Translation is an art! I had the privilege to work with a great translator named Shira Atik.
“A Rabbi’s Daughter” has been favorably reviewed in the Israeli press and has merited a prestigious grant (Pardes) offered by the National Library of Israel which shows the public’s interest and the uniqueness of the book. It’s written in rich Hebrew which sometimes is even biblical in mood. But at the same time, the English language hovers over the prose from the opening line to the end of the novel.
The motif of the rabbi’s daughter has been written about in Hebrew and other languages by many authors.
This novel, unlike many novels written by Israelis, relates to the Jewish aspect of Israel in a pluralistic sense, while being Zionist in the fact that this book describes growing up in the periphery of Israel, Some of the universal themes of the book include adolescent rebellion, separation, cancer, death, Jewish hospitality, cinema, memory and more.
The noted writer and scholar, Professor Hayim Be’er wrote in the blurb on the back cover:
“The rabbi’s daughter is one of the charming archetypes in Hebrew literature. The acclaimed Shaul Tchernichovsky, Jacob Steinberg and of course Devorah Baron, the feminist writer, daughter of Rabbi Shabtay Eliezer Baron from Minsk, wrote about the rabbi’s daughter. To this prestigious gallery of respected authors Avigail Graetz enters with honors….It is a one of a kind book that captivates the heart and sheds light on characters who are torn between tradition and modernity, between the United States and Israel, between sanity and craziness and between religion and freedom.”
Here you can read the first chapter published last year in Jewish Fiction.net
Here you can read about my play in the Acco Festival published in Ynet culture it was titled: “Fighting to be a Jew”. My play Ona’at Devarim (Verbal Wrongs) was performed at the 27th Acco Festival of Alternative Israeli Theater and won a prize for set design and the use of original materials and their transformation into a stage concept.
Dear supporters, family and friends!
Thank you so so much for supporting my translation project!
When it’s all over I’ll send you more personal notes!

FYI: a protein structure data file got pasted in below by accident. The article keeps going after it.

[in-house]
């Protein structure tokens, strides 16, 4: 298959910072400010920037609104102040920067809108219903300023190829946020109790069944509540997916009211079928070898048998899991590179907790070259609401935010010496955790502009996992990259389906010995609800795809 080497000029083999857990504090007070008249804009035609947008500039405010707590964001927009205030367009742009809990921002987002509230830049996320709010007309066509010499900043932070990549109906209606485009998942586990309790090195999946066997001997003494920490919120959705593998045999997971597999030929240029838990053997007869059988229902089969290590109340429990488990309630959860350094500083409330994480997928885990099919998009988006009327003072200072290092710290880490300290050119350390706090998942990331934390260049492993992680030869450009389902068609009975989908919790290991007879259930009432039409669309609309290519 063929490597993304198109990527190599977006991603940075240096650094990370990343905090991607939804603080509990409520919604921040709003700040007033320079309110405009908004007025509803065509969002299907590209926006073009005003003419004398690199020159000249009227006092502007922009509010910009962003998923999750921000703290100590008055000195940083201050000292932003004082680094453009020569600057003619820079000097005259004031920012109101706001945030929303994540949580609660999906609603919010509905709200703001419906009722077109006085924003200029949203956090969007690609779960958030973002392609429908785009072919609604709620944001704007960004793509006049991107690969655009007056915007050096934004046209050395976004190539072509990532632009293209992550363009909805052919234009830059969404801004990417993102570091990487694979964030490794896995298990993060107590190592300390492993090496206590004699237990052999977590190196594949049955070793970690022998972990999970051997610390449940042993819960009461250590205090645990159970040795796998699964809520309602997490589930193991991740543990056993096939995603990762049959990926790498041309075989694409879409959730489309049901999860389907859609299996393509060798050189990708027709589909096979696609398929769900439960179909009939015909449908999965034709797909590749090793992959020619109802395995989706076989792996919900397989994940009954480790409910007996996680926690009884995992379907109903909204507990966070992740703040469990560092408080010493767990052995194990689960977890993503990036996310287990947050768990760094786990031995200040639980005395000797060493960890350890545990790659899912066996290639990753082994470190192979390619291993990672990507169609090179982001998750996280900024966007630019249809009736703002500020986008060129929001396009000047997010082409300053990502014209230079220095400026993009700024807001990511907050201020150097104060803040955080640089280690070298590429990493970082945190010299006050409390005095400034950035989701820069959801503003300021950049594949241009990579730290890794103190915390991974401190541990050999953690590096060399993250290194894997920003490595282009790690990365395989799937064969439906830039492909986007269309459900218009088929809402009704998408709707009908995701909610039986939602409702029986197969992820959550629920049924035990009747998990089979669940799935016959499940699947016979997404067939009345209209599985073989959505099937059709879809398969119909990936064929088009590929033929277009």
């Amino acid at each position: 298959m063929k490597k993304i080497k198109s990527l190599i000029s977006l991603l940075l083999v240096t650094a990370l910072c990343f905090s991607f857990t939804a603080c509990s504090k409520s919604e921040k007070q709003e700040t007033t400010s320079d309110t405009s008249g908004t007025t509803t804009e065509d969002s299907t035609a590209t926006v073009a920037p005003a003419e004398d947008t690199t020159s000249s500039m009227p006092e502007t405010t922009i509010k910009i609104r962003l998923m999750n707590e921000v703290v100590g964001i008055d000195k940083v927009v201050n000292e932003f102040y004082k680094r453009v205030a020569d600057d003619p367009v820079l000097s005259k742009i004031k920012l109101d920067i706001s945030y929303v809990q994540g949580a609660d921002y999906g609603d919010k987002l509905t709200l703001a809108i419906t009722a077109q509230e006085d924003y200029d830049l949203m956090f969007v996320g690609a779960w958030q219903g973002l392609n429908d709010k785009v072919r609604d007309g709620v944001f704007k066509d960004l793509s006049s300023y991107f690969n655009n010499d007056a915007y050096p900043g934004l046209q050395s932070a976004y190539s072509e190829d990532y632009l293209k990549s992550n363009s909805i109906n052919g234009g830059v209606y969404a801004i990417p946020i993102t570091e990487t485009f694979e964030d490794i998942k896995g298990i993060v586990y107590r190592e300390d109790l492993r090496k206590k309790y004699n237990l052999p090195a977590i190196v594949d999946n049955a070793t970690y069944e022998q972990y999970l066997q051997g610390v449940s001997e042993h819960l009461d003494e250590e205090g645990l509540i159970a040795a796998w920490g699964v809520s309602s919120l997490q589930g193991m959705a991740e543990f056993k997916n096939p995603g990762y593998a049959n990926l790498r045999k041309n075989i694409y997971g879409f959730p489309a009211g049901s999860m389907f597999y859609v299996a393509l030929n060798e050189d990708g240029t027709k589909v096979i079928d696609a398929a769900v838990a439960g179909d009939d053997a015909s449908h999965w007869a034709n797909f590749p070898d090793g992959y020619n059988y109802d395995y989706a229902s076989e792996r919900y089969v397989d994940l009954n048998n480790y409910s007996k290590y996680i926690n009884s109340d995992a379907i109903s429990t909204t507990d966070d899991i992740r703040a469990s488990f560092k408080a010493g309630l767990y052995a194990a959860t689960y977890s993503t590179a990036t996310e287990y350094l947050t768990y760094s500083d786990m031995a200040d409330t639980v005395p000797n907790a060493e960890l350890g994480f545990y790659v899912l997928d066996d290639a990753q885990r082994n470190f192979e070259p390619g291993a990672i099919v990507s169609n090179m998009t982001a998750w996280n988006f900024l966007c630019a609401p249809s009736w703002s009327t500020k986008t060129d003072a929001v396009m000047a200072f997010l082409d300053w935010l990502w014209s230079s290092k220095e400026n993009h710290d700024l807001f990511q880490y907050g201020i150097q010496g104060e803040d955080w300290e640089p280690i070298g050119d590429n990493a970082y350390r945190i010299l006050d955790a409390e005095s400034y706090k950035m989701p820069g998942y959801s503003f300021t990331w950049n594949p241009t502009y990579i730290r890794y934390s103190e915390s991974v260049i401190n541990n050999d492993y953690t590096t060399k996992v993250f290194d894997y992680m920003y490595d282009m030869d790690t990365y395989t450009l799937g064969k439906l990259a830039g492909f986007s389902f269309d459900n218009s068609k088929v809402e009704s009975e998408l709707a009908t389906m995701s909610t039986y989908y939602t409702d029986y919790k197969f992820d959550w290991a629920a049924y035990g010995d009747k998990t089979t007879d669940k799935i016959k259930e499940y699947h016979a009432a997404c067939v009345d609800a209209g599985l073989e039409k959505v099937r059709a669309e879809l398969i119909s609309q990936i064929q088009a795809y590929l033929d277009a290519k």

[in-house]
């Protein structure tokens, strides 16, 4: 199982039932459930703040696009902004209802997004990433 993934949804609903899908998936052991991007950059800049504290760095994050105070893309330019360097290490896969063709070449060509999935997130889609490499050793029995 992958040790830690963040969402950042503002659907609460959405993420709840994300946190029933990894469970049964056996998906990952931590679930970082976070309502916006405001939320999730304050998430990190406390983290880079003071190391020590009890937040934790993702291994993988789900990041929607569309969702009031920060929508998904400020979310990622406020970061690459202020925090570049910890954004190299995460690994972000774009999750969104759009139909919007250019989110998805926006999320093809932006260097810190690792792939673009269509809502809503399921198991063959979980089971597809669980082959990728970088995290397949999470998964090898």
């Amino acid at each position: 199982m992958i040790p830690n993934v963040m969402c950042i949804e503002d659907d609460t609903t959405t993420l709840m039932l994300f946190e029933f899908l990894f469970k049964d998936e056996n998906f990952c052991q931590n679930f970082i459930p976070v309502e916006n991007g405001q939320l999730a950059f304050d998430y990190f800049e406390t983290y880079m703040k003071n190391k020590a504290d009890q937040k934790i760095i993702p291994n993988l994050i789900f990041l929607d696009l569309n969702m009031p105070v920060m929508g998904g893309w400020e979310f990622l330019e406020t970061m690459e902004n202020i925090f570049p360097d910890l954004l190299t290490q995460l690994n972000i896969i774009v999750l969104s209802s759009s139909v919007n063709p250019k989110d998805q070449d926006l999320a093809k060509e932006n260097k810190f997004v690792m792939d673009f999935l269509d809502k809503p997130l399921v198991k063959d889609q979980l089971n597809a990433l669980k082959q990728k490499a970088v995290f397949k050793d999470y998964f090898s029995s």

I recently saw the film “La La land” and really identified with the closing song and it’s lyrics.
I really felt how it describes me and more so this “crazy” project that against all odds I’m doing it:
“Here’s to the ones who dream
Foolish as they may seem
Here’s to the hearts that ache
Here’s to the mess we make.”
This is the scene on you tube, no worries it’s not a spoiler to watch it, it’s a scene that stands by itself : https://www.youtube.com/watch?v=uLN38-TDM_s&t=28s
And on a different note all though to me it’s the same- because it’s the note that belongs to the music of life and death and how they are connected.
I wanted to share something with you.
My novel was published four and a half years ago in Hebrew and shortly after that I gave birth to my daughter Shira.
I want to quote an email I received from a friend that passed away the same week I gave birth. This friend was like family to me as she was part of the community we both grew up in. The conservative amazing community of American Jews who had a dream and a vision and came to live in Israel in a true Zionist act. They came down south when it really wasn’t as flourishing like these days and created a feminist liberal home. In the seventies!
It really was tough… Some made Alyia with their children and I think I was the only one born and raised in the same house in Omer. You can see how our faiths were tied all along… I was the youngest among the second generation and considered the rebel (now I see that with out much cause) and yet this is my biography and Lora Warshawsky Livne was a pillar in this community like her parents and siblings.
Someone I defiantly looked up to. She was able to belong and combine both the shul and family together with the vibrant secular life of our small town including the scouts that we both belonged too.
I was lucky to have her read my novel and receive a few emails from her a few months before she died from cancer. She congratulated me and wrote she’s enjoying it a lot. She said she told her mother’s book club they must read it…..
So in a way this is like prophecy to me. The book club she referred to is in English and ever since I know that many of my extended family, people who shaped who I am were not able to read it. (Some made the effort to read it in Hebrew including my mother that never reads Hebrew novels).
So your not “supposed to” write a novel for your family and friends, but who says???
The dreamers don’t really care, they do it any way with the hope and feeling that we are all alike and we can all benefit from a well written family story whether we know them or not.
So thank you so much for supporting me and I dare to ask you to pass this dream on. It still needs to reach so many conservative- reform communities around the world that will enjoy my novel.
Thank you, Avigail